Obviously, letting him walk is insane. He's one of the 20 best players in basketball, and simply waving goodbye to him is terrible business. With that in mind, does it make more sense to let him come back healthy, re-establish his value, and then get as much value as possible for him before the trade deadline? In this case the Celtics would accomplish a few things:

- They'd make themselves worse in both 2013-14 and 2014-15..improving their chances at striking lottery gold.

- They'd pick up more assets (picks and young players) to add to their already moderately stocked cabinet.

- They'd probably be able to get a team to take Gerald Wallace (or at least Courtney Lee/Brandon Bass) off their hands. This (plus the fact that they wouldn't be giving Rondo max money in 2015) would give them far more cap flexibility going forward.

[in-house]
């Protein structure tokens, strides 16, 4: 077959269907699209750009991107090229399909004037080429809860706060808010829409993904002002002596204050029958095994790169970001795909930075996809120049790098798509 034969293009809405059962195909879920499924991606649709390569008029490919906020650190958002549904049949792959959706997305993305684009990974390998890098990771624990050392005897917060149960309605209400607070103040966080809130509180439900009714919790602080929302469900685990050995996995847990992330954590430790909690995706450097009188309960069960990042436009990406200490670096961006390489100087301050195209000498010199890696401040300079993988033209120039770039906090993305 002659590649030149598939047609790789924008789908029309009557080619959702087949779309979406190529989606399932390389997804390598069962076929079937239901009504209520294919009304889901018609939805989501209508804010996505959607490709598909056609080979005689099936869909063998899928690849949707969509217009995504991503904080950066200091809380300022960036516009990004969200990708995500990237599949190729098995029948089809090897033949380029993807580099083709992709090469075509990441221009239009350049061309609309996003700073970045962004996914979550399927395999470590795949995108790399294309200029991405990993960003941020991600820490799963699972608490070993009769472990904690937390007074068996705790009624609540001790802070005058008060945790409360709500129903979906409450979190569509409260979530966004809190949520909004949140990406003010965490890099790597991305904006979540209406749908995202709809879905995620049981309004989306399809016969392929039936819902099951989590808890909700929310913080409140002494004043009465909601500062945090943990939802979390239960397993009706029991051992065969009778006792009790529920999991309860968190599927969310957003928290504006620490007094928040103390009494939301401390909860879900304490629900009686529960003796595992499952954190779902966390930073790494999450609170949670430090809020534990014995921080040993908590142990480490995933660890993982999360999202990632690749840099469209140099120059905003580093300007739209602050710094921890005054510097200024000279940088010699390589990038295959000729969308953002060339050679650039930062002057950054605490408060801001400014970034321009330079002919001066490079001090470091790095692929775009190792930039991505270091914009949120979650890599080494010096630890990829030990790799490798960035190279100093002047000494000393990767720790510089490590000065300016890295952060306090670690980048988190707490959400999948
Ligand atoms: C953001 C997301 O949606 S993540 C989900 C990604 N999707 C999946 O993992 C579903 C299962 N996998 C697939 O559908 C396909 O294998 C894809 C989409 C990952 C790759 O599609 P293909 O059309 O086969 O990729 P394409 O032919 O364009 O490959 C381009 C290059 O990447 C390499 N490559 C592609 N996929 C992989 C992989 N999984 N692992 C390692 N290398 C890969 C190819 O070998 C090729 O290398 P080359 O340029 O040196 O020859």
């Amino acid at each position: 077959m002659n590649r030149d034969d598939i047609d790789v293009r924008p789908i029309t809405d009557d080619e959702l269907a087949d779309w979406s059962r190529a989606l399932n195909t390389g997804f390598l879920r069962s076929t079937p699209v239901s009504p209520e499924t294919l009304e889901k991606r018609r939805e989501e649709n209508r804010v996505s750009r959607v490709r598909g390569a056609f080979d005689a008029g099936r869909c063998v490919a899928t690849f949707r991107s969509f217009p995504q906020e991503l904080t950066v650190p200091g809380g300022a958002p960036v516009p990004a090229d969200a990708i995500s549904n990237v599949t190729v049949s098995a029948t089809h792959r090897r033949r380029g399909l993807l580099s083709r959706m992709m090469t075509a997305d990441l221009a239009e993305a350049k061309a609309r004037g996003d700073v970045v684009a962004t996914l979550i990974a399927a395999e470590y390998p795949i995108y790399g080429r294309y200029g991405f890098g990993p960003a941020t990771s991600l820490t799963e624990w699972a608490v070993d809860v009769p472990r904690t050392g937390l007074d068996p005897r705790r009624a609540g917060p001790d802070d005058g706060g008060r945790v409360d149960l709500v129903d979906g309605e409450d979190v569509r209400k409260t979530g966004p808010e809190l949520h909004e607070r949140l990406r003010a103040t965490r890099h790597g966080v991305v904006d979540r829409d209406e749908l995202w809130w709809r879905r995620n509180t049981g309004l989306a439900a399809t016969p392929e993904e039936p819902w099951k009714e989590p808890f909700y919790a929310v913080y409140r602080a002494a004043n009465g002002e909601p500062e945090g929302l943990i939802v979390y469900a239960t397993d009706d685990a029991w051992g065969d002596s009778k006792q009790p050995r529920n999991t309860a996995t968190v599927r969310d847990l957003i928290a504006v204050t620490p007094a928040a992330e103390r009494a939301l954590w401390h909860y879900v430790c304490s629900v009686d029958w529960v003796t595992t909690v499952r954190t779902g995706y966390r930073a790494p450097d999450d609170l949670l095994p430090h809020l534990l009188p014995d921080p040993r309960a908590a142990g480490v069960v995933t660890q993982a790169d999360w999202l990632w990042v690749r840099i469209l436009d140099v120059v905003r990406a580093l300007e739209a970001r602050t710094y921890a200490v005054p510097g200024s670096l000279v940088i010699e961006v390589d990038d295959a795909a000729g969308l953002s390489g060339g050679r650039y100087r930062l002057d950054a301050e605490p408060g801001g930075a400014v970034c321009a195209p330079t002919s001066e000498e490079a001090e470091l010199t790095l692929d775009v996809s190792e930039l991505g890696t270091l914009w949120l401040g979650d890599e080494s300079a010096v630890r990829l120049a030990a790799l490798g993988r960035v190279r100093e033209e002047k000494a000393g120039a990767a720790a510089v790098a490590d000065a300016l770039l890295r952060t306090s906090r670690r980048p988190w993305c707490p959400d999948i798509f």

It wouldn't be so much tanking (which I view as intentionally losing) as it would be bottoming out. Hurting themselves in the short term for potential (not guaranteed) long term gains.

The question the Cs need to answer is — is that the best plan of action?

Keep in mind that Rondo is somewhere between a star and a superstar, and this is most certainly a superstars league. Having one superstar always makes it easier to acquire another, especially when you have the expiring contracts, young players and draft picks necessary to entice teams to make a deal with you.

In that regard, Rondo gives the Celtics credibility. He gives them a drawing card. Not just with fans, but with other players. Without him, you're starting from scratch. Putting all of your faith into ping pong balls and hoping for the best. In 1996-97 the Celtics did that, and it failed miserably. The result was five seasons of awfulness before respectability was restored, and six more years after that until a title contender was built. In 2006-07 they tried again and failed, but in that case they had Pierce in house as a back-up plan. Ainge had the ability to then cash in his assets for Ray Allen and KG — something the Celtics sure as hell won't be able to do this time.